- In a well managed system, the decision-maker will know how close to the wind he is sailing. He will know how big a chance change in wind speed needs to be to give him that extra reward, or risk toppling the ship.
- Appetite for risk plays an important part; the more chance you take, the bigger the potential reward, and the bigger the potential cost of emergency action.
It follows that the successful decision-maker will have a keen interest in the projection of revenue and outgo. Regulators and shareholders would expect expert, transparent and auditable systems, and experienced judgements to be in place.
For an overview of the expected approach and how there are particular problems with liability insurance see : Emerging risks management – overview
For liability insurance business, the plan begins with identifying the right definition of emerging liability risk:
projected liability exposure will probably exceed its anticipated level by more than its accepted tolerance
A slow change that is picked up in experience modelling is not really a problem unless it is overlooked. Many of the changes brought about by climate change and the ageing demographic for example, will be so slow that adaptation will happen in the natural course of events. But not all such changes will be slow.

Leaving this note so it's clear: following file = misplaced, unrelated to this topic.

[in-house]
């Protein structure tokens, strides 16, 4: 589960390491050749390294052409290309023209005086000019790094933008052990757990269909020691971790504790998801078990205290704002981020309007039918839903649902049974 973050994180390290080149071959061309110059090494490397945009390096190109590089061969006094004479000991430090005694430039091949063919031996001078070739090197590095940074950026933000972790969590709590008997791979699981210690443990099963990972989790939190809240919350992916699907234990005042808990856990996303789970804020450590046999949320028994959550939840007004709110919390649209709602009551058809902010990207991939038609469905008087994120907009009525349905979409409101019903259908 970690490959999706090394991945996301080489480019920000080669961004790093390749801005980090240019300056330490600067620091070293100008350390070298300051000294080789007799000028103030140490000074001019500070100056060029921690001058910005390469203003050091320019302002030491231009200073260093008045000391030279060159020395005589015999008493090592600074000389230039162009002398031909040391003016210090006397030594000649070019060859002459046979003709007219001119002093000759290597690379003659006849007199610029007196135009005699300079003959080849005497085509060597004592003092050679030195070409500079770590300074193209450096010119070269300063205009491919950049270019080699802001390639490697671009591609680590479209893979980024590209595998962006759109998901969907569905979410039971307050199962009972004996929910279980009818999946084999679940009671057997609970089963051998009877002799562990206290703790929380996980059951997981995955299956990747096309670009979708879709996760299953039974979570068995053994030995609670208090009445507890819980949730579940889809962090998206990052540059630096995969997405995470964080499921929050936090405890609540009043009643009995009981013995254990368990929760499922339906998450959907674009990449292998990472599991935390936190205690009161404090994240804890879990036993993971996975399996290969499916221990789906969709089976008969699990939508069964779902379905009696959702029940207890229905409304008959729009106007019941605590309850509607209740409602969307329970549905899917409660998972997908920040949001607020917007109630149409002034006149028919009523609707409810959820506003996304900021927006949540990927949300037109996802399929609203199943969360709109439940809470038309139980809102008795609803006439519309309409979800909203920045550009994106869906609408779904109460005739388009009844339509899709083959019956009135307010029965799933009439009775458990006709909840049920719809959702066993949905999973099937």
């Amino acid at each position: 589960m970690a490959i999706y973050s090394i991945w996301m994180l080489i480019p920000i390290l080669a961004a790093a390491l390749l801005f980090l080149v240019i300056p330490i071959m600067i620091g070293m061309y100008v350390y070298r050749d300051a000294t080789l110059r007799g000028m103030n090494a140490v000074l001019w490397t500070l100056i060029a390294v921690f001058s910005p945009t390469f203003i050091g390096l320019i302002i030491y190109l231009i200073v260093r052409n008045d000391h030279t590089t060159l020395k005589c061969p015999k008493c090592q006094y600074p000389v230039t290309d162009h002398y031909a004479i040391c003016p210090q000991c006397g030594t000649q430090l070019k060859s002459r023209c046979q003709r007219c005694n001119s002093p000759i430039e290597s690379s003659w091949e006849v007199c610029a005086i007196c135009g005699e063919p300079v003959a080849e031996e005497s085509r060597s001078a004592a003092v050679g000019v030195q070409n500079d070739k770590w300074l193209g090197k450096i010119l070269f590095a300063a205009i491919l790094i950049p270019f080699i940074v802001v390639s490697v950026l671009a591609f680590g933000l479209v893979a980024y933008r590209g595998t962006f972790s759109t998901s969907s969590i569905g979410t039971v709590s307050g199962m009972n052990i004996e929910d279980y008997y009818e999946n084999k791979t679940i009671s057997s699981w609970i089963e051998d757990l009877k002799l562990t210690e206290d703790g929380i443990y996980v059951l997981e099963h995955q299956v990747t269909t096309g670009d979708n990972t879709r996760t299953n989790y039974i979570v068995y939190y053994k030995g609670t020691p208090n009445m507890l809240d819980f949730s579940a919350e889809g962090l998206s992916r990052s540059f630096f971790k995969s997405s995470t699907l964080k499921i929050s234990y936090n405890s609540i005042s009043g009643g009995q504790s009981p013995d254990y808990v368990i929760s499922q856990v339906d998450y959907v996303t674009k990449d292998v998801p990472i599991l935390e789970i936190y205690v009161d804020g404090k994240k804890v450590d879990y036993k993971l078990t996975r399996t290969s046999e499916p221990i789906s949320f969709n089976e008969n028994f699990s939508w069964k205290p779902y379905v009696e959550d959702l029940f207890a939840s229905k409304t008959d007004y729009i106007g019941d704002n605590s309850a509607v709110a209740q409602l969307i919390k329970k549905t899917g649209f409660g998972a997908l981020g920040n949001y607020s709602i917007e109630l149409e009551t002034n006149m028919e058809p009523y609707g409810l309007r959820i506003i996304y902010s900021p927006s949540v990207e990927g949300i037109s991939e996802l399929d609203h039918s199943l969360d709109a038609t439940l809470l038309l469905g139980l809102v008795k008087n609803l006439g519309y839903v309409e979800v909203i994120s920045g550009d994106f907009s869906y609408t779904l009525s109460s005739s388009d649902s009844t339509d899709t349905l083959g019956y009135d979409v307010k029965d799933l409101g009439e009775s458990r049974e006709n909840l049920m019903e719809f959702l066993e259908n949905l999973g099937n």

Once a potential change has been identified e.g. retrospective liability for breast cancer, the probability and margin of an exceedance can be quantitatively evaluated using probabilistic methods. BUT its not all science and maths; experienced expert judgment is still needed to account for factors which cannot be modelled or for which there is no reliable data.
The starting point in liability risk management is always one of projecting forward from claims experience. This can be and should be done at whole account level, product level and sector level. Sometimes also at regional level. At each level, the projection and its acceptable exceedance can be defined, measured and monitored. Business can be planned. Performance measured. Changes made.
But new drivers for change cannot be accounted for simply by looking backwards over the accumulated data. For this you need methods that identify and evaluate all changes to exposure whether retrospective or prospective.
The Radar service provides independent expert advice on probable changes to liability exposure; providing quantitative factors and informing your expert judgment. As part of this effort it naturally identifies weaknesses in expert witness opinion, points out where a key point should be defended, and where a risk is not in fact as large as orthodoxy would have you believe. It has generated a new understanding of the concept of material contribution, a risk assessment tool for nanotechnology and identified many issues that could be included in renewal negotiations, site surveys and market penetration planning.
By exploring this web site the visitor will see examples of this work, how it was done and why it was done that way.